“It is embarrassing for Coca-Cola to be located in a city that refuses to honor its Nobel Prize winner. We are an international business. The Coca-Cola Co. does not need Atlanta. You all need to decide whether Atlanta needs the Coca-Cola Co.” – J. Paul Austin, Coca-Cola Chairman/CEO

http://brainskewer.com/bs/20150119/martin-luther-king-jr-nobel-prize-celebration-dinner-not-well-supported-until-coca-cola

DAinGA
DAinGA

“When asked about what might happen to Atlanta’s local non discrimination ordinance, Ralston said that HB 757 doesn’t on its face eliminate the ordinance.”

Really, that is the answer, on it’s face? Good lord. So clearly it does very well do that or else he would have simply said “no, it doesn’t strike down local non discrimination ordinances”.

bethebalance
bethebalance

On it’s face, it gives more ammunition (heightened scrutiny) to a cause of action challenging the local ordinances. But my best guess is that local anti-discrimination ordinances survive the new lawsuits, if this bill were to pass. Of course, the economic damage will have been done at that point, so it’s a very possible lose-lose scenario.

Andrew C. Pope
Andrew C. Pope

I love Georgia. It’s my home. For seven generations, my family has been here. I was born here. I was raised here. But bills like this make me seriously question whether or not I want to raise my children here. My wife and I have been talking recently about starting a family and, as a part of that, relocating from Florida back to Atlanta. You know what, I don’t think I can do it. As much as I loved the long summer days on my grandparents’ farm in Moultrie. As much as I love the smell of the salt air… Read more »

augusta52
augusta52

Oh, those evil religious schools…like those under the dominion of the bishop of Rome, successor of St. Peter…

Bart
Bart

On this we agree 100% ACP. Same for me except I still live here for the time being. Save me a spot on the beach.

Of all the new regulations the GOP has imposed on us since taking power a decade ago, this is the one that will likely cause the most damage to Georgia’s reputation and business climate. St George Island is looking better by the day!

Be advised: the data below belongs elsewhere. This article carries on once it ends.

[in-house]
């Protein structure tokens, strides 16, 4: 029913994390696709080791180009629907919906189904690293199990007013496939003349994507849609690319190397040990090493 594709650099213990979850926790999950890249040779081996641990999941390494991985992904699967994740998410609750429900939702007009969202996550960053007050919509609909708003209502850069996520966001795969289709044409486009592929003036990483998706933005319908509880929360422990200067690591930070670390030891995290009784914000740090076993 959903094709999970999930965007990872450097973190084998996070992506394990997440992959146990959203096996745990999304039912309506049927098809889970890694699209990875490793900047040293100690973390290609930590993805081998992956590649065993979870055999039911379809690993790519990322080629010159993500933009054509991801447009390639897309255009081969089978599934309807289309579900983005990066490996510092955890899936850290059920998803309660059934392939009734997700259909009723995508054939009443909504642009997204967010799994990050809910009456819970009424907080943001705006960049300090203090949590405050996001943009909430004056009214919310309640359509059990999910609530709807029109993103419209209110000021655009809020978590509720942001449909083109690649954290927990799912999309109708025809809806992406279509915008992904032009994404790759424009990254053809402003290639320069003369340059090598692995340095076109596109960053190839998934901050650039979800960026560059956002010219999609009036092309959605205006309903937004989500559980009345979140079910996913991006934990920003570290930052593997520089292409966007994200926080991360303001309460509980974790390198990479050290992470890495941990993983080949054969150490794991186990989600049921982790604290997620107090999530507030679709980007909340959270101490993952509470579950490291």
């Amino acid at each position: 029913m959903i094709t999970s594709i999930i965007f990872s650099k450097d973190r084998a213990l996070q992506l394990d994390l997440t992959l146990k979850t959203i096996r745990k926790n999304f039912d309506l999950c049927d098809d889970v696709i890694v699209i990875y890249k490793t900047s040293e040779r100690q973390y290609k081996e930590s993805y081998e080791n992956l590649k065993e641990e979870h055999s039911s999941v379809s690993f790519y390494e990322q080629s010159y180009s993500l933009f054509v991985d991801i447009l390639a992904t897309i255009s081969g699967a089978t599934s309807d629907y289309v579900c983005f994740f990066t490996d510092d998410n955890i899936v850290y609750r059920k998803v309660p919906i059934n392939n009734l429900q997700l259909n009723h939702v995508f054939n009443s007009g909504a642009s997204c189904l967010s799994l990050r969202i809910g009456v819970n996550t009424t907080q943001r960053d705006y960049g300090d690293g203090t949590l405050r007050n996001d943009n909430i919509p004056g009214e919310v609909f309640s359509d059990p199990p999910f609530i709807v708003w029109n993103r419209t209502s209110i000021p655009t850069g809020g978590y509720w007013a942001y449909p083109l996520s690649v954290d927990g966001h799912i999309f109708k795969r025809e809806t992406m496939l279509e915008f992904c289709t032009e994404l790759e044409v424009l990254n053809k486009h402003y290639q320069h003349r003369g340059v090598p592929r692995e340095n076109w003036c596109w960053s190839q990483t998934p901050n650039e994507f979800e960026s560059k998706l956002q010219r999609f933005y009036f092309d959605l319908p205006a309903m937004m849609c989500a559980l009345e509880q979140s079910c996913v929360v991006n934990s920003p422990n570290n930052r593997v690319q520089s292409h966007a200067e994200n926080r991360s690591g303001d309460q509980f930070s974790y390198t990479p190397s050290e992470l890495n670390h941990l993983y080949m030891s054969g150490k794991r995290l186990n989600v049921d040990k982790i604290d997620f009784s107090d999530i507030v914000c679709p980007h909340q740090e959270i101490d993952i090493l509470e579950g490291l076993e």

John Konop
John Konop

I have made this point to the right and the left, before passing a bill figure out the economic impact. Since Sen. McKoon started this mess, will he personally guarantee to make up the economic impact of this bill? We have way to many fiscally liberal politicians on both sides willing to gamble tax payer money! …..Georgia’s powerful corporate community and companies including Microsoft, Google, Coca-Cola and Home Depot, have opposed the bill and have said the state would see a crippling economic impact from such a bill becoming law, under threats of boycotts from both business convention organizers and… Read more »

Dave Bearse
Dave Bearse

“All citizens here in Georgia won.” Mike Griffin, public affairs director for the Georgia Mission Baptist Board, affirming again that only white evangelicals can be Georgia citizens.

Will Durant
Will Durant

Am I just hearing crickets here on this poorest cut of red meat because the fix is in? Is the Governor just going to take one for the team? Thus allowing the majority in the legislature to go home to their districts in an election year with assurances that they are for Mom, apple pie, and praising Jesus. According to Greg Bluestein, “Because lawmakers decided not to use a parliamentary procedure to immediately transmit the measure to his desk, he’ll [Gov. Deal] have until May 3 to decide.” So a Governor who likely will never have to face voters again… Read more »

John Konop
John Konop

lol……great post!

Bart
Bart

I hope you’re right Will.